Greater Raleigh Drop-in Rainy Day To Do List

With all the recent rainy and snowy weather in Raleigh I wanted to create a list of drop-in activities that I could refer to whenever I’m grasping looking for something to do with little ones in tow.  Here’s a starter list of indoor activities outside the house that are guaranteed to educate and entertain the sweet babes:

  • rainy day playgroundFit4Mom/Stroller Strides of Midtown Raleigh – grab your Bob Stroller (or any stroller, really) and join other mommas for a great workout with your babes; first class is free; check out the Facebook group which is free to join and full of fun playdates
  • Tot Time with City of Raleigh Parks & Rec – free, indoor playtime (ages 5 and under) at various community centers around the city of Raleigh; each center has different toys (i.e., basketball hoops, tunnels, push cars, slides, etc) available for play; my favorite Tot Time is at Laurel Hills Community Center; consult the most recent Leisure Ledger for dates/times at each center
  • Great Harvest Bread Co in North Raleigh – has small play area with toys for kids while you enjoy delicious coffee and breads!
  • City of Raleigh’s Greystone Recreation Center – indoor playground in North Raleigh with rock climbing wall and various rope climbing structures; designed for kids ages 5-12, but I’ve found Ashley began enjoying this park at age 2 1/2; playground times vary, so be sure to check their schedule or sometimes I’ve found it’s easiest to call for their hours: 919-996-4848
  • Storytime at the library – libraries throughout Wake County have several storytimes grouped by ages: baby, toddler, preschool and family; storytime at Cameron Village featuring Mr. Erik is the most interactive library activity we’ve been to; check the list of kids’ events for dates, times and locations
  • Bounce Houses – refer to the list of bounce houses compiled by WRAL’s Go Ask Mom
  • Marbles Kids Museum – hands-on kids museum in downtown Raleigh that offers two floors of interactive, creative play for children; $5 per person over age one; one of the only indoor places in Raleigh open on Sunday mornings
  • Storytime at NC Museum of Natural Sciences – free, downtown museum with an amazing variety of exhibits, events, and hands-on displays for kids of all ages, but the daily storytime and “Meet the Animals” activities are our favorite activities
    • storytime and “Meet the Animals” schedule
    • complete list of events
  • NC Museum of History – free, downtown museum that has fewer hands-on exhibits for toddlers, but still boasts a large permanent collection on the history of NC along with several very interesting rotating exhibits (be sure to check out Watergate); weekly storytime on Thursdays; check full schedule of eventsrainy day playground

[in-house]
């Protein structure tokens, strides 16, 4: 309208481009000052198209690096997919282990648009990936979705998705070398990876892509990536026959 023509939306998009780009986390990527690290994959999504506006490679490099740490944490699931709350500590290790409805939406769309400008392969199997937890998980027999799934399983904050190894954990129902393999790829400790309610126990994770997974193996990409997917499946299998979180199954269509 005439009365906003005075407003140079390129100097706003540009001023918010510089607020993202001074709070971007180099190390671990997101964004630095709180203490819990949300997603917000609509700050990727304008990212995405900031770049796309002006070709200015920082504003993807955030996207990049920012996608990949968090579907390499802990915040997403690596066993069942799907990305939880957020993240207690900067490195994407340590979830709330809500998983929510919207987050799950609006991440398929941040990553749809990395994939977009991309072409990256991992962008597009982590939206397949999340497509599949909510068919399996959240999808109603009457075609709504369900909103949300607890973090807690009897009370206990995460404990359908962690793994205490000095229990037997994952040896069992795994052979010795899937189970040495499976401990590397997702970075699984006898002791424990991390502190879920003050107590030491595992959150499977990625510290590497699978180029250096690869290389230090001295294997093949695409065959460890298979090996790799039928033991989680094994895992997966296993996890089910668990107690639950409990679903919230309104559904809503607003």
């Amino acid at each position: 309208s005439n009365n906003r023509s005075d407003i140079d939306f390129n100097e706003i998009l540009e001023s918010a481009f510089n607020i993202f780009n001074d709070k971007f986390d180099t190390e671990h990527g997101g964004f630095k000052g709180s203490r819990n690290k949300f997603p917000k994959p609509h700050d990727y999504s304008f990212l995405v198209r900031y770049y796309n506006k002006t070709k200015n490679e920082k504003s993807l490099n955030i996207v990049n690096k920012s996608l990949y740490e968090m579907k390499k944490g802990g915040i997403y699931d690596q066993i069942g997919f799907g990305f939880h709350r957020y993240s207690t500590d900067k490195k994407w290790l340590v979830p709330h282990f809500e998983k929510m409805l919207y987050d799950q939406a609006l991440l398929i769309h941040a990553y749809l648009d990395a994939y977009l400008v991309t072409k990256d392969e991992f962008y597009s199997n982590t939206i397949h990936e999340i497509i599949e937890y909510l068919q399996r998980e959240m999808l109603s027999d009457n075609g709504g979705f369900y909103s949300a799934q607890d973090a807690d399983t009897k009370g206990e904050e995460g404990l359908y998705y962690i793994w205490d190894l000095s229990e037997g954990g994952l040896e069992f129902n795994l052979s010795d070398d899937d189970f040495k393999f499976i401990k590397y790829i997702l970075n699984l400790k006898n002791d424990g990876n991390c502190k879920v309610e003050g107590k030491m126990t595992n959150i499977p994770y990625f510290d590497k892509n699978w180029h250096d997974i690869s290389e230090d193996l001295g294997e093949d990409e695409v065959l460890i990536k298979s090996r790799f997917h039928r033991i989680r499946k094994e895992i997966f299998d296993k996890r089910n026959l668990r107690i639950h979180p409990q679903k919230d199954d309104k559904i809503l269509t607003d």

• Rainbow Play on Glenwood Ave – large indoor party room with swing sets mostly designed for kids older than 2, but they do have a small area for early walkers and crawlers; open play time is Mon-Fri from 10am-2pm but call during other times to see if room is available for play; $5/child for ages 2 and up
  • Tumble Gym of Raleigh – open gym time with trampoline, balance beam, bars, and more; $10/hr per child; call for dates/times: 919-977-0357
  • See an IMAX movie at Marbles – other than the latest Hollywood movies, this theater shows several educational documentaries that are appropriate for toddlers
  • Paint your own pottery – paint ceramic pieces (plates, mugs, household items, etc) in a pottery studio; prices usually include all painting supplies, glazing and firing; pieces are available to pick up about a week later; makes for great gifts; our favorite is Klaystation off Durant Rd
  • Kids’ Workshops at Lowe’s and Home Depot – free hands-on workshops to teach kids about tool safety and do-it-yourself projects; Home Depot runs workshops on the first Saturday of each month – check local store for times; Lowe’s runs clinics on select Saturdays – consult schedule
  • The Farmers’ Corner at Historic Oak View County Park – this is a fantastic park that is so much fun for kids and adults, but the Farmers’ Corner in the Farm History Center is where kids can plant and harvest crainy day poolrops while reading books and playing dress-up; main building is open 8:30am-5pm on Mon-Sat and 1-5pm on Sundays but the Farmers’ Corner is sometimes not available due to scheduled programs, so call ahead 919-250-1013; see previous posts on this park
  • City of Raleigh indoor swimming pools – with so many options for year-round swimming in Raleigh, visit one of the indoor pools: Pullen, Millbrook, Optimist, Buffaloe Rd Aquatic Center; be sure to check the hours of operation before heading out